Those spenders range from well-known groups like the National Rifle Association and the American Federation of State, County and Municipal Employees to new pop-ups with names like 35th Inc., which backs West Virginia Senate candidate Patrick Morrisey (R), and Patients for Affordable Drugs Action, which has run ads supporting Sen. Claire McCaskill (D-Mo.) and Rep. David McKinley (R-W.Va.) and opposing Sen. Tom Carper (D-Del.) and Rep. Anna Eshoo (D-Calif.).
Another 120 groups have spent at least $100,000 on campaigns this year. In the next seven weeks, typically the heaviest-spending period in any election cycle, many of those groups will cross the million-dollar threshold.
The single biggest spender to date is the Senate Majority PAC, a group with ties to Senate Democratic leadership. The PAC has spent more than $41 million on advertising so far, a little more than two-thirds of its overall spending. The PAC had raised $78 million by the end of July, only $14 million short of what it raised during the entire 2016 cycle.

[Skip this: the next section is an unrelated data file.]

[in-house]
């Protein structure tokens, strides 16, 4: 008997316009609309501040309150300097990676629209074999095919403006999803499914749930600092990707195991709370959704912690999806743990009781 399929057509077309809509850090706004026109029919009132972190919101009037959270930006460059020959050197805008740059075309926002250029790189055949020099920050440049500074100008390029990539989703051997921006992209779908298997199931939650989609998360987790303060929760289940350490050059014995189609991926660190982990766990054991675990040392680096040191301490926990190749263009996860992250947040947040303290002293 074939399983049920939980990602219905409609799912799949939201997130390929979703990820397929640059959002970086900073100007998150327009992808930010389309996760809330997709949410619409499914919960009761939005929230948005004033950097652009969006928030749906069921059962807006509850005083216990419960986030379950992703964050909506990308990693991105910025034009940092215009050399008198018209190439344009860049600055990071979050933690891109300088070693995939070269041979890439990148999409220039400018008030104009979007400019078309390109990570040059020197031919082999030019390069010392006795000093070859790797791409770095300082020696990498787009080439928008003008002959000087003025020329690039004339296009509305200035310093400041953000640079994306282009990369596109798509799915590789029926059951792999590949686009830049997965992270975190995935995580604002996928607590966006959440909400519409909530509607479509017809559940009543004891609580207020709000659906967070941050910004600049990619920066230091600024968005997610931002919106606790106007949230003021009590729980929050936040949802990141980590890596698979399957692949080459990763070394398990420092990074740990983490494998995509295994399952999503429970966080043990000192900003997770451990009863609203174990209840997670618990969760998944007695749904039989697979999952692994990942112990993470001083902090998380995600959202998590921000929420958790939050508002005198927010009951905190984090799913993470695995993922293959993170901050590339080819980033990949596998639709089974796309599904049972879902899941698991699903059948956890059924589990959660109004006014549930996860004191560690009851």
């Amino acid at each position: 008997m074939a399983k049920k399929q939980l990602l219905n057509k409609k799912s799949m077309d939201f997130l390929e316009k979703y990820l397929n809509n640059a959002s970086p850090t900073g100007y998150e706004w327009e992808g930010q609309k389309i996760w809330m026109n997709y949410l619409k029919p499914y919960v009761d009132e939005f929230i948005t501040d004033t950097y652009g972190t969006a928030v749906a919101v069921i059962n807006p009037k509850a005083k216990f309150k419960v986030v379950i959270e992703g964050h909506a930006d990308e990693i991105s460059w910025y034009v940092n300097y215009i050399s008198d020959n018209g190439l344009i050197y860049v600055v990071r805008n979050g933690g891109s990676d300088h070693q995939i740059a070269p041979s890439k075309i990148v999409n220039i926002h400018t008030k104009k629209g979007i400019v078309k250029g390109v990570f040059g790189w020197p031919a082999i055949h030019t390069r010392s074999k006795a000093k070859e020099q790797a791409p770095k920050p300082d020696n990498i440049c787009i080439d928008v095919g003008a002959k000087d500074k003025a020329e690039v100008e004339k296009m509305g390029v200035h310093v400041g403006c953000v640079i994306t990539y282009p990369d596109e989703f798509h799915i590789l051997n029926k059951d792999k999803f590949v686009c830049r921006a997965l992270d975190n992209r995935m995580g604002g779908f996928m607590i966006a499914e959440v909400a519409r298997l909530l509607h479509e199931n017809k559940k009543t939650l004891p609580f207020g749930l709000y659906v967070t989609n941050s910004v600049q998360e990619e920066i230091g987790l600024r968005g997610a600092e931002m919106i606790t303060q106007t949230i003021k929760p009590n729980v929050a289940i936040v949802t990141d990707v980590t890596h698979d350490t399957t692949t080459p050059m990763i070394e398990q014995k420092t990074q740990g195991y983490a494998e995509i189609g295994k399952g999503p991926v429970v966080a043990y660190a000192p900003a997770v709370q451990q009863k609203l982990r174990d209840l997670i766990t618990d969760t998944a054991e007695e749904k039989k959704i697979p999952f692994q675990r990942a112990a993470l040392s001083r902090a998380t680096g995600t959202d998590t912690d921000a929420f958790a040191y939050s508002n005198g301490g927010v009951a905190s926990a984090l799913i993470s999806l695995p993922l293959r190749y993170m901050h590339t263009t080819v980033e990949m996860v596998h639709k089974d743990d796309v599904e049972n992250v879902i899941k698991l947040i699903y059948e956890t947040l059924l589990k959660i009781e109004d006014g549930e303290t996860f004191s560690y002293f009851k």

J.B. Poersch, the strategist who runs the Senate Majority PAC, said donors see a chance to invest in a Democratic majority, even though the Senate contests up this year would seem to favor Republicans.
“The fact that there are as many close races in a map that’s as hard says that what we’re doing matters and Democrats are in a position to win,” Poersch said.
The Congressional Leadership Fund is the second-largest spender, at a little over $30 million. The Democratic Congressional Campaign Committee is the largest party committee spender, and the third-largest spender overall, at $20.9 million.
Though party leaders initially hesitated to embrace the free-spending super PAC after the Citizens United decision, there is little hesitation now.